Aotearoa (New Zealand) has a rich heritage of Māori rock art, including designs that are unique to this country. The rock-art styles introduced to Aotearoa by the first Polynesians were gradually modified into regional variations.
The art was mostly painted, or sometimes drawn. Other works were carved, cut, scraped or chipped from rock.
About 90% of currently recorded rock art is in the South Island, but there are probably undiscovered sites in both the North and South islands.
Māori rock art often shows everyday subjects such as people, birds, dogs and waka (canoes). Some less-recognisable figures may be taniwha or other spiritual beings. Geometric designs are common, too.
The subjects and designs of Māori rock art are closely related to those used in tā moko (tattooing), whakairo (carvings) and kōwhaiwhai (rafter patterns).
Iron oxide deposits were plentiful and were mixed with other substances to form kōkōwai (a red paint). To make black paint, soot was mixed with oil and other ingredients. Yellow, white and blue pigments could be made from clay deposits and other minerals. Blue rock art has been reported, but not recorded in the field.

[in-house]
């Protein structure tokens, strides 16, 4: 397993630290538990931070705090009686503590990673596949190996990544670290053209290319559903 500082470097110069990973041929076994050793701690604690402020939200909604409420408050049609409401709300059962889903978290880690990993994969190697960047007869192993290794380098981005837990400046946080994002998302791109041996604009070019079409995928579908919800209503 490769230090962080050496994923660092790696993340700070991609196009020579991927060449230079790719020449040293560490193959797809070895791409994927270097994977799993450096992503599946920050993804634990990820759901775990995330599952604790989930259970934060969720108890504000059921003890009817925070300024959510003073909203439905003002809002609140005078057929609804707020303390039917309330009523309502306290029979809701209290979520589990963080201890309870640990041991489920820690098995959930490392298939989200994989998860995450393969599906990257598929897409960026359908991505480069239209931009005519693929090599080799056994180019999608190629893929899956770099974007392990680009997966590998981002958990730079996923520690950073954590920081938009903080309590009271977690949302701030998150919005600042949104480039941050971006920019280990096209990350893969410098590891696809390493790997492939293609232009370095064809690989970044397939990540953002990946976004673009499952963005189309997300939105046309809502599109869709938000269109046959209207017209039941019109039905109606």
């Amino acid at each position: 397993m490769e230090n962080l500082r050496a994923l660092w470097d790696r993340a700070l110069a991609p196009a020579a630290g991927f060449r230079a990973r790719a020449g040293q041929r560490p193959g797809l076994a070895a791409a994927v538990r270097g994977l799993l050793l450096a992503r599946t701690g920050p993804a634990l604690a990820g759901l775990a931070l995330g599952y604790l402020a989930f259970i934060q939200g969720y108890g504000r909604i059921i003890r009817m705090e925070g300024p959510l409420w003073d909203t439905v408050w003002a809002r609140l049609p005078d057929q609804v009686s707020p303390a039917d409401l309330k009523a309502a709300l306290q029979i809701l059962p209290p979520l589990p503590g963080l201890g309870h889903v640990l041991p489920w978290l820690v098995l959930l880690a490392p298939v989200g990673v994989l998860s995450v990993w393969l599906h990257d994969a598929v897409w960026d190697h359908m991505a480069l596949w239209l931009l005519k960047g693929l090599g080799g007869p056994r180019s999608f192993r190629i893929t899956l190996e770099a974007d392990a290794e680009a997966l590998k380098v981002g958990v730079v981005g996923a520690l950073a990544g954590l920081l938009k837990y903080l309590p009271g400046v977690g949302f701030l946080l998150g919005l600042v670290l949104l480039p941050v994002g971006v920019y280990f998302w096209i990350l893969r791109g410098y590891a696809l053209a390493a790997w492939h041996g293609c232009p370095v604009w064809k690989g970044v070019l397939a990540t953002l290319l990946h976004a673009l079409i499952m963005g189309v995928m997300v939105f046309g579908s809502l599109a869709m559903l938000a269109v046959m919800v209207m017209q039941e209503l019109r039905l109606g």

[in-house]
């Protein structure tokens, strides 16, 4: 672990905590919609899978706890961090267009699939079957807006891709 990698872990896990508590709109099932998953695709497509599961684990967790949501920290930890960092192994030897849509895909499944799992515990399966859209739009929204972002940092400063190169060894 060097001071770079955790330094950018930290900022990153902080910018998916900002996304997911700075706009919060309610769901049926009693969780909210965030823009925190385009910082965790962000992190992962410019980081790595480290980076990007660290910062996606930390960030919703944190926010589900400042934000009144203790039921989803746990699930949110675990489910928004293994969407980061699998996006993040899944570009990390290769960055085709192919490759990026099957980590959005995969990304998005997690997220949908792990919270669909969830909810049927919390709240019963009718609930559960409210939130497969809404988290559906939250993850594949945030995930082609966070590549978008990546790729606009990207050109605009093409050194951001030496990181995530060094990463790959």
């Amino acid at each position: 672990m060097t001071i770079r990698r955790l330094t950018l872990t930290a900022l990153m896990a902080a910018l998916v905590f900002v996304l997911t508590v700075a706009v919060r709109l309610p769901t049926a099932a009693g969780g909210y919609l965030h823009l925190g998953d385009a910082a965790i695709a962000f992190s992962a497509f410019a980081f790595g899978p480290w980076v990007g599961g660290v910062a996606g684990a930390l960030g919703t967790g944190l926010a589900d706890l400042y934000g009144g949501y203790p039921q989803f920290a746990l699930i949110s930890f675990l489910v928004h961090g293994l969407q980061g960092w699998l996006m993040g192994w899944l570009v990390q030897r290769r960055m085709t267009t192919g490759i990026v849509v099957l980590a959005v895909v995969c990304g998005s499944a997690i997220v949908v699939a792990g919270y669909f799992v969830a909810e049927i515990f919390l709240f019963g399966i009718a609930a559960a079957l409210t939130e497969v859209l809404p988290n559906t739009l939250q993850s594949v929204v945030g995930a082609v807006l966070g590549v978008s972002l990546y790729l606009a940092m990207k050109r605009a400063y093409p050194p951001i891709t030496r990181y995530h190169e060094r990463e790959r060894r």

For a long time Māori rock art was not widely known compared with other Māori art forms such as carving and weaving. Little effort was made to record or preserve the works – some were even vandalised.
However, in 1945 the artist Theo Schoon began recording some South Island drawings. Then, from the mid-1960s, archaeologists conducted rigorous scientific studies of Māori rock art, and more sites were placed under permanent state protection.
In the 21st century Māori rock art is regarded as a priceless relic of New Zealand’s prehistory.